It started with a group of friends looking for an excuse to hang out and cheer on their team. Since then, it has blossomed into an integral part of every sporting event at Whitman-Hanson — the superfans.
Back in 1998, buddies Brian Clark, Andy Cook, Charlie Finn, Jonathan Hall, Brian Kenney, Brian Lankiewicz, Josh Masse, Matt Morgan, Brian O’Donnell, Kevin Sullivan and Matt Quimby had an idea: Just because they weren’t on the football team, didn’t mean they weren’t going to be active on game day.
“All of us that had like T-shirts made, we all painted our face for every game and tailgated,” Lankiewicz said.
They called themselves superfans. They even traveled to road games – like one instance where they went to Plymouth North and were waiting for the team bus ready to cheer on the guys when they excited the highway.
“We left before them and we were at one of the rest stops and we were all decked out or whatever and we were screaming and waving at them going by [to] kind of got them riled up,” Quimby recalled
Said Lankiewicz: “Stuff like that was a blast.”
At home games, the superfans tried to rile the Panthers up with a different method, albeit one that’s not advised to do today.
“Me and Brian O’Donnell went around and picked up a bunch of election signs, spun them around and we decided to play a little psychological warfare,” Cook said. “So, we painted Duxbury on the signs and stuck them in front of the school to kind of piss of the Whitman-Hanson guys and have them think Duxbury disrespected their school.”
Cook was also always one of the loudest ones at the game.
“I had an old big cowbell, we went to all the marine places to find the boat horns, the airhorns, so we had all those and we’d be shooting those off,” Cook said.
When Thanksgiving came around, it was time for the superfans to play both sides of the ball at the same time – offense and defense.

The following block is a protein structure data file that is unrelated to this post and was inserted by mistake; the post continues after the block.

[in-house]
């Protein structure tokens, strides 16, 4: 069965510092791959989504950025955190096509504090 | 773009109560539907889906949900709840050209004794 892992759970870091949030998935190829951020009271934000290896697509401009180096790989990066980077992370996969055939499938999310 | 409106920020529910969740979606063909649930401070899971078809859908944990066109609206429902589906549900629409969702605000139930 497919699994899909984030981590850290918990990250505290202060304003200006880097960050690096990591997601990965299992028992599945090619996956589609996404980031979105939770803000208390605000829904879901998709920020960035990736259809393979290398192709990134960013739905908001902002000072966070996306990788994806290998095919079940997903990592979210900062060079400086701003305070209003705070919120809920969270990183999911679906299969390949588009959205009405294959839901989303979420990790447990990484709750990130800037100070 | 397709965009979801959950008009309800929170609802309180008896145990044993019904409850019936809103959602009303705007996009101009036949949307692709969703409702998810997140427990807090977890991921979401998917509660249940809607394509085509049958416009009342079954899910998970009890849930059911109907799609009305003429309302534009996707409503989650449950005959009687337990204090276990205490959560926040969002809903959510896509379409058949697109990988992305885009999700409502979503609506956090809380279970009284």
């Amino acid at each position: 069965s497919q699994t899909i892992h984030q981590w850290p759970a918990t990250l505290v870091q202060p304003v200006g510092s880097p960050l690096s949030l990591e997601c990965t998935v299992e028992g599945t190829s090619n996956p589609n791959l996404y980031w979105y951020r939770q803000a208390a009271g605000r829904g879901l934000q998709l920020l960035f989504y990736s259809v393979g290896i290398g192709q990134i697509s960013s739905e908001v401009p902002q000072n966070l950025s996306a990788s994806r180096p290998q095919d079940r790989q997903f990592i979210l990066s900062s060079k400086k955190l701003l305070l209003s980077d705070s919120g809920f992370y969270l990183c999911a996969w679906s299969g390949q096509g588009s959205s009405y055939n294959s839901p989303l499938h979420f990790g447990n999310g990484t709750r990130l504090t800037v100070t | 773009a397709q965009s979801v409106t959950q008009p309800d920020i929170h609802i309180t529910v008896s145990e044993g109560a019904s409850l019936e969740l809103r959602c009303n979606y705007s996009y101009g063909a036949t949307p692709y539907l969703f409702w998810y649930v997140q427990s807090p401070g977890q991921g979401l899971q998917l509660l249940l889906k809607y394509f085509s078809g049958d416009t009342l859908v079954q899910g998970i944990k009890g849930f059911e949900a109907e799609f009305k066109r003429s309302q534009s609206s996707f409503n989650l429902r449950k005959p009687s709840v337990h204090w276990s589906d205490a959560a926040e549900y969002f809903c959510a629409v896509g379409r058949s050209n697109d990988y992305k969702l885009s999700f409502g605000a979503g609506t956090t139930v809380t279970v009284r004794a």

“Whether it was crashing an Abington bonfire or huddling back at Whitman-Hanson and protecting the Panther from Abington coming to spray paint it green, it gave us a unity among ourselves and the football team as a whole,” Hall said.
The superfans didn’t confinethemselves to football games, either. They were instantly becoming engrained in the Whitman-Hanson sports scene.
“I actually remember when we were wrestling Hingham when I was in high school, the whole crowd was red and black face painted and everything like that,” Quimby said.
Lankiewicz said he recalls a time when he was asked to come out and cheer on his classmates.
“The cheerleaders had a competition once and they invited us to ride on their bus to be their cheering section in the stands for their competition and that was a blast,” he said. “We were pretty obnoxious us.”
The number of superfans hasgrown from 11 two decades ago to over 900 at W-H today. The school’s athletic director Bob Rodgers said he cannot stress enough the importance of the role of superfans at W-H.
“We feel that when students connect with their school and take pride in who we are, their entire experience here at Whitman Hanson is enhanced,” Rodgers said. “The program also has allowed us to create a culture where our students know what is acceptable behavior for fans.
“For the student-athletes, having their classmates there to support them adds to the experience. It’s nice to win games and championships, but it’s so much more meaningful when you know other people are on board with you. I would compare it to a great vacation, it’s not where you go that matters; what matters most is who you go with.”
Two years ago, a superfan-led group made history ahead of a W-H boys’ basketball state semifinal game by organizing the most fan busses ever to see a team play at TD Garden.
“The kids know how much fun it is to wear the school colors and cheer on their team regardless of whether we win or lose,” Rodgers said.
Hall said when he reflects back on 20 years ago, he could not have imagined the impact superfans would have on W-H today.
“It’s insane,” Hall said. “It’s just incredible, obviously. I would have never anticipated that it would have grown this much, but I’m certainly glad that it has. It’s good for the school. It’s good for the community. It’s good for the student body at Whitman-Hanson be able to have that. It’s not just a sport, it’s part of the culture of those two towns.”